Development of a genetic sexing strain in Bactrocera carambolae (Diptera: Tephritidae) by introgression of sex sorting components from B. dorsalis, Salaya1 strain.

Isasawin S, Aketarawong N, Lertsiri S, Thanaphum S - BMC Genet. (2014)

Introgressive mating scheme for the construction of a genetic sexing of B. carambolae, Salaya5. Bcar, B. carambolae; Bdor, B. dorsalis; P, parents; F, filial generation and number; B2F, female line; and B2M, male line. wp+ and wp are wild type and mutant alleles, respectively. Awp+ and Awp refer to the free autosome carrying the wild type and mutant alleles, respectively. Y-Awp+ and A-Y denote the two reciprocal components of the Y-autosome translocation.
© Copyright Policy - open-access
Related In: Results  -  Collection

License
Show All Figures
getmorefigures.php?uid=PMC4255791&req=5

Figure 4: Introgressive mating scheme for the construction of a genetic sexing of B. carambolae, Salaya5. Bcar, B. carambolae; Bdor, B. dorsalis; P, parents; F, filial generation and number; B2F, female line; and B2M, male line. wp+ and wp are wild type and mutant alleles, respectively. Awp+ and Awp refer to the free autosome carrying the wild type and mutant alleles, respectively. Y-Awp+ and A-Y denote the two reciprocal components of the Y-autosome translocation.
Mentions: The resulting F12 generation of the B2F line had descended from a repeated loop of the backcross-inbreeding-backcross scheme (i.e. F1 to F3, F4 to F6, F7 to F9, and F10 to F12; as suggested in the left column of Figure 4). The females (B2F) had, conceptually, a 99.6% genetic background of B. carambolae. Likewise, the F10 generation of the B2M line (B2M) had, conceptually, a 99.9% genetic background of B. carambolae. They were derived from the repeated backcross scheme as shown in the right column of Figure 4. All of the resulting offspring of B2F and B2M were true-breeding for white pupae and brown pupae characters, respectively. The white pupae phenotype in B2F offspring inferred that the white pupae marker (Awp/Awp) was completely introduced from the Salaya1 strain. However, the B2M line tentatively carrying the Y-Awp+ component still expresses all brown pupae characteristic in both sexes. This is because the Awp alleles had not yet been introduced during the introgression process. Therefore, the male progenies of the B2M line (with Y-Awp+/X; A-Y/Awp+ genotype) were crossed with the virgin females of B2F (with Awp/Awp genotype) to generate heterozygote Y-Awp+/X; A-Y/Awp progenies as shown in the middle column of Figure 4. These heterozygote progenies were then backcrossed with the B2F females to reproduce new true breeding brown-white pupae sexual dimorphisms (as shown in the bottom line of Figure 4). This new genetic sexing strain is called Salaya5.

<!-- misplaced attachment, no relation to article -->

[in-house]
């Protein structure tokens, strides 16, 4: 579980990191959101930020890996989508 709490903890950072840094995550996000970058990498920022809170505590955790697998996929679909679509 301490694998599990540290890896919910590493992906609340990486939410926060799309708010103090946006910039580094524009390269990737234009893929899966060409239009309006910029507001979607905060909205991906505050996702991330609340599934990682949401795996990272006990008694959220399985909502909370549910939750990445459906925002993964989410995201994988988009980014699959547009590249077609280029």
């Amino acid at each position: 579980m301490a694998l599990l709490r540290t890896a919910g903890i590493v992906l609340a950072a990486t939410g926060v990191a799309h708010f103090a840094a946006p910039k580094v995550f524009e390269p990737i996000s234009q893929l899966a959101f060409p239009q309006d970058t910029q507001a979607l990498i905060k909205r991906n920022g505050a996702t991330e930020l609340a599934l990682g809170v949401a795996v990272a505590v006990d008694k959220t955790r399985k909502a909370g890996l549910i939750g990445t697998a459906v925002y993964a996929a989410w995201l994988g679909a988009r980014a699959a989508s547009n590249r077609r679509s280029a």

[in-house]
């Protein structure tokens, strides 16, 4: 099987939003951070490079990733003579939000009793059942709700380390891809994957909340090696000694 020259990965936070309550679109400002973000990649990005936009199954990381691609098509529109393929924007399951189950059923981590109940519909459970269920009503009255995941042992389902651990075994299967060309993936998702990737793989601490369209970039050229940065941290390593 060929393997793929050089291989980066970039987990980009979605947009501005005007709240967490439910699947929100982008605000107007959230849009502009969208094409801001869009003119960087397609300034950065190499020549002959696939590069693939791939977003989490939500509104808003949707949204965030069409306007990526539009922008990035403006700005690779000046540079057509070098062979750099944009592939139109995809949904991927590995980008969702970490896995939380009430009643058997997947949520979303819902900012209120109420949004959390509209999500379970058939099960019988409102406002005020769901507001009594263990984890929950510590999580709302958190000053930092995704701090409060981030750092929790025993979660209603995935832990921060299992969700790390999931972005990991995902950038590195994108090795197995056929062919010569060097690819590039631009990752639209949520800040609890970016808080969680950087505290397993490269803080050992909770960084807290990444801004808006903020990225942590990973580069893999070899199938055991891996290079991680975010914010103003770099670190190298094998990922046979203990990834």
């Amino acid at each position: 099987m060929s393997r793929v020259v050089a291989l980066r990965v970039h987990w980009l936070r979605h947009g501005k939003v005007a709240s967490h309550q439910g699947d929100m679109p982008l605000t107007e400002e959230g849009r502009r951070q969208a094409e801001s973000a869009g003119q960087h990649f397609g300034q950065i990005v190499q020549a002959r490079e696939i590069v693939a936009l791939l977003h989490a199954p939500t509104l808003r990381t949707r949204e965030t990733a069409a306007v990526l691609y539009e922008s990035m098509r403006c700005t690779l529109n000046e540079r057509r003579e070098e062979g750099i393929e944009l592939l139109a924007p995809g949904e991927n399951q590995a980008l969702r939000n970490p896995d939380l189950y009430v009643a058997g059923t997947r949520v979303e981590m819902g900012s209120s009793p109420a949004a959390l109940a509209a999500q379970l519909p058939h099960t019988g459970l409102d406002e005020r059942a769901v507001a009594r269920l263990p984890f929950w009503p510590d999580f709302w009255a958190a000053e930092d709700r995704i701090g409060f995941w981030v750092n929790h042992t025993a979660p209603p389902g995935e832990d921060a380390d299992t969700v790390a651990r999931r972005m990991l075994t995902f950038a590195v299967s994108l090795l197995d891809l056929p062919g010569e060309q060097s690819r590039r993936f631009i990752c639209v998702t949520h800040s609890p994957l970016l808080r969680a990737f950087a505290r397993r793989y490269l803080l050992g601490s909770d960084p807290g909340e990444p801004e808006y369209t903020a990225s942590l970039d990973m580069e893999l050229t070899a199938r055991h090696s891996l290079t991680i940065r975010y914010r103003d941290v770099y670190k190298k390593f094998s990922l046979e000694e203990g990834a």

Bottom Line: This fruit fly belongs to Bactrocera dorsalis species complex.Further experiments showed that the sterile males of Salaya5 can compete with wild males for mating with wild females in field cage conditions.In addition, mating competitiveness tests suggested that Salaya5 has a potential to be used in B. carambolae SIT programs based on male-only releases.

View Article: PubMed Central - HTML - PubMed

ABSTRACT

Background: The carambola fruit fly, Bactrocera carambolae Drew & Hancock is a high profile key pest that is widely distributed in the southwestern ASEAN region. In addition, it has trans-continentally invaded Suriname, where it has been expanding east and southward since 1975. This fruit fly belongs to Bactrocera dorsalis species complex. The development and application of a genetic sexing strain (Salaya1) of B. dorsalis sensu stricto (s.s.) (Hendel) for the sterile insect technique (SIT) has improved the fruit fly control. However, matings between B. dorsalis s.s. and B. carambolae are incompatible, which hinder the application of the Salaya1 strain to control the carambola fruit fly. To solve this problem, we introduced genetic sexing components from the Salaya1 strain into the B. carambolae genome by interspecific hybridization.

Results: Morphological characteristics, mating competitiveness, male pheromone profiles, and genetic relationships revealed consistencies that helped to distinguish Salaya1 and B. carambolae strains. A Y-autosome translocation linking the dominant wild-type allele of white pupae gene and a free autosome carrying a recessive white pupae homologue from the Salaya1 strain were introgressed into the gene pool of B. carambolae. A panel of Y-pseudo-linked microsatellite loci of the Salaya1 strain served as markers for the introgression experiments. This resulted in a newly derived genetic sexing strain called Salaya5, with morphological characteristics corresponding to B. carambolae. The rectal gland pheromone profile of Salaya5 males also contained a distinctive component of B. carambolae. Microsatellite DNA analyses confirmed the close genetic relationships between the Salaya5 strain and wild B. carambolae populations. Further experiments showed that the sterile males of Salaya5 can compete with wild males for mating with wild females in field cage conditions.

Conclusions: Introgression of sex sorting components from the Salaya1 strain to a closely related B. carambolae strain generated a new genetic sexing strain, Salaya5. Morphology-based taxonomic characteristics, distinctive pheromone components, microsatellite DNA markers, genetic relationships, and mating competitiveness provided parental baseline data and validation tools for the new strain. The Salaya5 strain shows a close similarity with those features in the wild B. carambolae strain. In addition, mating competitiveness tests suggested that Salaya5 has a potential to be used in B. carambolae SIT programs based on male-only releases.

Show MeSH
Related in: MedlinePlus